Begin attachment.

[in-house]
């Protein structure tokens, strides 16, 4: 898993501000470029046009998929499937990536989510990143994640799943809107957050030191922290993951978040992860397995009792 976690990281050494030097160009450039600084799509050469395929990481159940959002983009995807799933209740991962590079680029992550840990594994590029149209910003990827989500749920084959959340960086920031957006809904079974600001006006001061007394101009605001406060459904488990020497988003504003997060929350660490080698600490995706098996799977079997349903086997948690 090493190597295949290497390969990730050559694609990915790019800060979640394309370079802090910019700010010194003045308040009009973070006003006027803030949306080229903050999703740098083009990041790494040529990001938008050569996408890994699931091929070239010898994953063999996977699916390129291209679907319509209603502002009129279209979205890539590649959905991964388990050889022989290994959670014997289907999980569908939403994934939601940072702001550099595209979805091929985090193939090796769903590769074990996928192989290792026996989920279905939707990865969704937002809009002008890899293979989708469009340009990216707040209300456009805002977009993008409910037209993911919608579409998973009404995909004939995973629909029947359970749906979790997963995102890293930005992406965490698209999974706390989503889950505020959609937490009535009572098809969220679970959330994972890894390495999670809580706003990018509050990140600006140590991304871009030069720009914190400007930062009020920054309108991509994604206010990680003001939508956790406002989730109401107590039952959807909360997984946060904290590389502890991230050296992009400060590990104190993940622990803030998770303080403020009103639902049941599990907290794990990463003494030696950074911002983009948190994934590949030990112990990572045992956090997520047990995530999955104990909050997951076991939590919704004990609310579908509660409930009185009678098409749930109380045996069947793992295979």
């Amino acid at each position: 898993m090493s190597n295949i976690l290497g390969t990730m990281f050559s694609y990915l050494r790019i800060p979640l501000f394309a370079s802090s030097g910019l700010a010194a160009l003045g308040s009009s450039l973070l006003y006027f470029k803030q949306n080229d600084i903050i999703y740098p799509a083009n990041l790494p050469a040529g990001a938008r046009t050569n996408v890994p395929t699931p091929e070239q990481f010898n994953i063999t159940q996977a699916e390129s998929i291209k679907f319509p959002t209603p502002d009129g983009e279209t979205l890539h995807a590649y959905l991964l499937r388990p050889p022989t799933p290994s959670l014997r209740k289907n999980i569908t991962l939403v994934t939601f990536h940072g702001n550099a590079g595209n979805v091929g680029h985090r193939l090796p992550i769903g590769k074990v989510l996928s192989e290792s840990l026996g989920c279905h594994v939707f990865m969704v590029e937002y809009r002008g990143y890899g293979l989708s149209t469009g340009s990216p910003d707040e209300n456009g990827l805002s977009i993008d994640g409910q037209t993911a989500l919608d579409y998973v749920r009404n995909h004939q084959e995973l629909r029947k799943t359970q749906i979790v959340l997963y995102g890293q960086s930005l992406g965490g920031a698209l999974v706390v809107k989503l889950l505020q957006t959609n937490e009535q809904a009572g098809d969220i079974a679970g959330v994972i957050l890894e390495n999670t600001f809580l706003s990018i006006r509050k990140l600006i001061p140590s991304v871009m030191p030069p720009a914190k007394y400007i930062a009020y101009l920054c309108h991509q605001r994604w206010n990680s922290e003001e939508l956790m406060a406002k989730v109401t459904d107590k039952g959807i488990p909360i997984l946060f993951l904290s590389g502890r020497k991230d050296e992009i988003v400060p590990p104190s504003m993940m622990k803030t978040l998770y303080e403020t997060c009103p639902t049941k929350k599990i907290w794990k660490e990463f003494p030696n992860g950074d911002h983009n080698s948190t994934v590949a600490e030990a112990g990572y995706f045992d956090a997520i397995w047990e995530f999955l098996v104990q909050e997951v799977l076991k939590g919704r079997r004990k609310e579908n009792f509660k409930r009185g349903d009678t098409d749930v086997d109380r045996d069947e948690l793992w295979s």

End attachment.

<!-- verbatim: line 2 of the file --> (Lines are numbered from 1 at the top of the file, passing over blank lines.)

């Protein structure tokens, strides 16, 4: 898993501000470029046009998929499937990536989510990143994640799943809107957050030191922290993951978040992860397995009792 976690990281050494030097160009450039600084799509050469395929990481159940959002983009995807799933209740991962590079680029992550840990594994590029149209910003990827989500749920084959959340960086920031957006809904079974600001006006001061007394101009605001406060459904488990020497988003504003997060929350660490080698600490995706098996799977079997349903086997948690 090493190597295949290497390969990730050559694609990915790019800060979640394309370079802090910019700010010194003045308040009009973070006003006027803030949306080229903050999703740098083009990041790494040529990001938008050569996408890994699931091929070239010898994953063999996977699916390129291209679907319509209603502002009129279209979205890539590649959905991964388990050889022989290994959670014997289907999980569908939403994934939601940072702001550099595209979805091929985090193939090796769903590769074990996928192989290792026996989920279905939707990865969704937002809009002008890899293979989708469009340009990216707040209300456009805002977009993008409910037209993911919608579409998973009404995909004939995973629909029947359970749906979790997963995102890293930005992406965490698209999974706390989503889950505020959609937490009535009572098809969220679970959330994972890894390495999670809580706003990018509050990140600006140590991304871009030069720009914190400007930062009020920054309108991509994604206010990680003001939508956790406002989730109401107590039952959807909360997984946060904290590389502890991230050296992009400060590990104190993940622990803030998770303080403020009103639902049941599990907290794990990463003494030696950074911002983009948190994934590949030990112990990572045992956090997520047990995530999955104990909050997951076991939590919704004990609310579908509660409930009185009678098409749930109380045996069947793992295979």